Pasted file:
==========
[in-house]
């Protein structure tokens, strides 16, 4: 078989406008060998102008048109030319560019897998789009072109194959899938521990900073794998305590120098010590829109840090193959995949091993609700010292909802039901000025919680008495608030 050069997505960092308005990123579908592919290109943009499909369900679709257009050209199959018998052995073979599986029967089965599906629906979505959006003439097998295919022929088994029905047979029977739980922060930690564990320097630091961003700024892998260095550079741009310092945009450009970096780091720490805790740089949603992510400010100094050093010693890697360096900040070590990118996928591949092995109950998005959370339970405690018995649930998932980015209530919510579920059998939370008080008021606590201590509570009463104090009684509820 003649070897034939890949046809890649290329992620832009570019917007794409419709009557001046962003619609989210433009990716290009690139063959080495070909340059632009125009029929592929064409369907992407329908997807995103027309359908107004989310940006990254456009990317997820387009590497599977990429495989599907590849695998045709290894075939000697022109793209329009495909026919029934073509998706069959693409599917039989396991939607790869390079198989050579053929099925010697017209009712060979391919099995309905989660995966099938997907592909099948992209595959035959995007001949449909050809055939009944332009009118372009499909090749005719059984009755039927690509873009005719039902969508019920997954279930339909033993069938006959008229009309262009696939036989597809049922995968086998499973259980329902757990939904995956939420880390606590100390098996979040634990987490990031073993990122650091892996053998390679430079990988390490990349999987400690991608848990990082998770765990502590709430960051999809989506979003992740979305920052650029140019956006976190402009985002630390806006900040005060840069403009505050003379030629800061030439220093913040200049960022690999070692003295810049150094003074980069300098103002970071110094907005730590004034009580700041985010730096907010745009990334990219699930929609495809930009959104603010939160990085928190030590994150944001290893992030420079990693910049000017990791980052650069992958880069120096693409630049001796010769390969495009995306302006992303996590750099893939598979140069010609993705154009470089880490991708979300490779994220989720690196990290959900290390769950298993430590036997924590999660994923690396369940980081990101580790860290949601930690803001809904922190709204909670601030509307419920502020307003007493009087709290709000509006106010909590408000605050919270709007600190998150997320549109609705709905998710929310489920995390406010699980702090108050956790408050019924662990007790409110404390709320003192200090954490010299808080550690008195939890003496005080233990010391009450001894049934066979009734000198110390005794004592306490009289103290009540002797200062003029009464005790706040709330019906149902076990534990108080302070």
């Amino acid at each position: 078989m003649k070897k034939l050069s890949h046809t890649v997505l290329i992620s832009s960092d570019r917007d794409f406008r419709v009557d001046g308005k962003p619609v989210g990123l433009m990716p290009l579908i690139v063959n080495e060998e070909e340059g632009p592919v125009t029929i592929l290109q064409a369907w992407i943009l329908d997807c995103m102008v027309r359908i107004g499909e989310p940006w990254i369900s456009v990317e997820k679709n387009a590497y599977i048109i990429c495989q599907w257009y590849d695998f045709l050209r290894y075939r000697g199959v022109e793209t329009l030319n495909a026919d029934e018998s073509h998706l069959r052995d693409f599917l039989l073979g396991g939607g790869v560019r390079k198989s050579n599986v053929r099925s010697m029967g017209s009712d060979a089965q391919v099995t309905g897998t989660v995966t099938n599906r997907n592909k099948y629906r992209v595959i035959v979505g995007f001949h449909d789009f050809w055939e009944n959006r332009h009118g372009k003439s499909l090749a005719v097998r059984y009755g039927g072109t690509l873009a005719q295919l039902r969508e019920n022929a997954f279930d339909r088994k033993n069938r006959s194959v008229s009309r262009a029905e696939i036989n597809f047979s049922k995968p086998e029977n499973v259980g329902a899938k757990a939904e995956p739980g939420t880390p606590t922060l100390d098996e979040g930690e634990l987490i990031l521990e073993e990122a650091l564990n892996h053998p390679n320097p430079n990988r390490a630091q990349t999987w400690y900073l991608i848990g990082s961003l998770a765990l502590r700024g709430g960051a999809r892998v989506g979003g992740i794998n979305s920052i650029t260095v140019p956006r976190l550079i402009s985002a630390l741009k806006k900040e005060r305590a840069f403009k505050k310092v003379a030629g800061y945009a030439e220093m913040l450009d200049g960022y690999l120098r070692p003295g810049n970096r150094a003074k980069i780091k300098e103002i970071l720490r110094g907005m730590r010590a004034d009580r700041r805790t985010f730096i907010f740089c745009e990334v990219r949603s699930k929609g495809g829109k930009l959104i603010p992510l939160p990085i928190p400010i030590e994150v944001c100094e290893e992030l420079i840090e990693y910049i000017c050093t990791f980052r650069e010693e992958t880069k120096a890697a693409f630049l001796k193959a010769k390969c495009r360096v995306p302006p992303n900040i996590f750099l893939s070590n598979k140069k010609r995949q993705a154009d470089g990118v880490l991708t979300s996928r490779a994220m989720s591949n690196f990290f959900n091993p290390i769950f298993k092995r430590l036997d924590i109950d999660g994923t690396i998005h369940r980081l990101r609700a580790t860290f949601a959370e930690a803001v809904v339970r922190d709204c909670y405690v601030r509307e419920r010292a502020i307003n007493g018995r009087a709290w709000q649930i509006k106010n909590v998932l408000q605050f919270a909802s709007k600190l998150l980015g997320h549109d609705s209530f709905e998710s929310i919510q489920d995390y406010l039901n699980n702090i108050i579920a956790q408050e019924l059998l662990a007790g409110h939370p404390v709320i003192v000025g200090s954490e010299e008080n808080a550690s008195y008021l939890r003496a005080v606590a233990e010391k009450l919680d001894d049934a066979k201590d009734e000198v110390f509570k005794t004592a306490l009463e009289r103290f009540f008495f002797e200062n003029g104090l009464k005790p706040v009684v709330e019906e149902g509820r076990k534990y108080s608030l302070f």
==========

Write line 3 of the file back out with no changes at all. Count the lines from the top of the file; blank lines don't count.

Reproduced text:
């Amino acid at each position: 078989m003649k070897k034939l050069s890949h046809t890649v997505l290329i992620s832009s960092d570019r917007d794409f406008r419709v009557d001046g308005k962003p619609v989210g990123l433009m990716p290009l579908i690139v063959n080495e060998e070909e340059g632009p592919v125009t029929i592929l290109q064409a369907w992407i943009l329908d997807c995103m102008v027309r359908i107004g499909e989310p940006w990254i369900s456009v990317e997820k679709n387009a590497y599977i048109i990429c495989q599907w257009y590849d695998f045709l050209r290894y075939r000697g199959v022109e793209t329009l030319n495909a026919d029934e018998s073509h998706l069959r052995d693409f599917l039989l073979g396991g939607g790869v560019r390079k198989s050579n599986v053929r099925s010697m029967g017209s009712d060979a089965q391919v099995t309905g897998t989660v995966t099938n599906r997907n592909k099948y629906r992209v595959i035959v979505g995007f001949h449909d789009f050809w055939e009944n959006r332009h009118g372009k003439s499909l090749a005719v097998r059984y009755g039927g072109t690509l873009a005719q295919l039902r969508e019920n022929a997954f279930d339909r088994k033993n069938r006959s194959v008229s009309r262009a029905e696939i036989n597809f047979s049922k995968p086998e029977n499973v259980g329902a899938k757990a939904e995956p739980g939420t880390p606590t922060l100390d098996e979040g930690e634990l987490i990031l521990e073993e990122a650091l564990n892996h053998p390679n320097p430079n990988r390490a630091q990349t999987w400690y900073l991608i848990g990082s961003l998770a765990l502590r700024g709430g960051a999809r892998v989506g979003g992740i794998n979305s920052i650029t260095v140019p956006r976190l550079i402009s985002a630390l741009k806006k900040e005060r305590a840069f403009k505050k310092v003379a030629g800061y945009a030439e220093m913040l450009d200049g960022y690999l120098r070692p003295g810049n970096r150094a003074k980069i780091k300098e103002i970071l720490r110094g907005m730590r010590a004034d009580r700041r805790t985010f730096i907010f740089c745009e990334v990219r949603s699930k929609g495809g829109k930009l959104i603010p992510l939160p990085i928190p400010i030590e994150v944001c100094e290893e992030l420079i840090e990693y910049i000017c050093t990791f980052r650069e010693e992958t880069k120096a890697a693409f630049l001796k193959a010769k390969c495009r360096v995306p302006p992303n900040i996590f750099l893939s070590n598979k140069k010609r995949q993705a154009d470089g990118v880490l991708t979300s996928r490779a994220m989720s591949n690196f990290f959900n091993p290390i769950f298993k092995r430590l036997d924590i109950d999660g994923t690396i998005h369940r980081l990101r609700a580790t860290f949601a959370e930690a803001v809904v339970r922190d709204c909670y405690v601030r509307e419920r010292a502020i307003n007493g018995r009087a709290w709000q649930i509006k106010n909590v998932l408000q605050f919270a909802s709007k600190l998150l980015g997320h549109d609705s209530f709905e998710s929310i919510q489920d995390y406010l039901n699980n702090i108050i579920a956790q408050e019924l059998l662990a007790g409110h939370p404390v709320i003192v000025g200090s954490e010299e008080n808080a550690s008195y008021l939890r003496a005080v606590a233990e010391k009450l919680d001894d049934a066979k201590d009734e000198v110390f509570k005794t004592a306490l009463e009289r103290f009540f008495f002797e200062n003029g104090l009464k005790p706040v009684v709330e019906e149902g509820r076990k534990y108080s608030l302070f």